Vice Media let go 2% of its staff Friday, as it reorganizes and focuses on international expansion and a greater push into video.
Vice’s decision impacted around 60 employees of its 3,000-person staff in North America and Europe, according to Variety, which first reported the news. There were cuts in sales, branded content, editorial and corporate departments.
This year, Vice plans to open in India and the Middle East and staff up new markets in Brazil and Indonesia.
Vice will focus less on sports and online editorial and more on both nonscripted content and its new Vice Studios, which produces scripted entertainment for TV, film, mobile and digital platforms. It will hire staff for both.
The efforts are supported by $450 million in funding from private-equity firm TPG, which valued Vice at an estimated $5.7 billion last month.
“This [investment] will allow us to build up the largest millennial video library in the world, enabling Vice to widen our offerings to include news, food, music, fashion, art, travel, gaming, lifestyle, scripted and feature films,” Shane Smith, Vice’s founder and CEO, stated at the time of the investment.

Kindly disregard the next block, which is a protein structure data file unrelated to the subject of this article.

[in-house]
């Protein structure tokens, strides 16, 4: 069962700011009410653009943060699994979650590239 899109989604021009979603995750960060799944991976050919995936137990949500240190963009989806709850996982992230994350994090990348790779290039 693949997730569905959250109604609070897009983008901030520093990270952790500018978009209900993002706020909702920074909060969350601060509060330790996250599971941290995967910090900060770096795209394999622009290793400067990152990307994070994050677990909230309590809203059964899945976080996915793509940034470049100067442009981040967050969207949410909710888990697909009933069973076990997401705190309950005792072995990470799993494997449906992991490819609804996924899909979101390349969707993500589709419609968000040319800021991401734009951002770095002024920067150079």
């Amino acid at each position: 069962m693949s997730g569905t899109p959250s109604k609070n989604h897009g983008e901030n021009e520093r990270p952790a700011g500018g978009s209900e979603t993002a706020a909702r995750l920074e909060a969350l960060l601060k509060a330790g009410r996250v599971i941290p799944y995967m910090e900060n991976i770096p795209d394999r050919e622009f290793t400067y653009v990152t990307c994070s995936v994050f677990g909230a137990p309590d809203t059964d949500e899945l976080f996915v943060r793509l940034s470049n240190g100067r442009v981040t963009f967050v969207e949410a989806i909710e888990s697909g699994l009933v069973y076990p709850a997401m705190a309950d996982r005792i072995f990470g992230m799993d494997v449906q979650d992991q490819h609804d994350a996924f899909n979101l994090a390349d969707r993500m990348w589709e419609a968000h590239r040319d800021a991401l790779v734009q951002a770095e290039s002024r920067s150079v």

Variety reports Vice’s online arts, culture and nightlife coverage on its Thump and Creators verticals will fold into the main Vice.com site.
Vice Sports will focus on producing video. Editor-in-chief of Vice Sports, Jorge Arangure, was among those let go.
Publishers pivoting to video is a growing trend. In June, media and tech news site Vocativ let go of its entire editorial staff to focus exclusively on video content.
Though Vice has steadily made video an important part of its brand for years — with its documentaries, launch of cable channel Viceland and a daily news show for HBO — this round of layoffs represents a reallocation of resources to further this goal.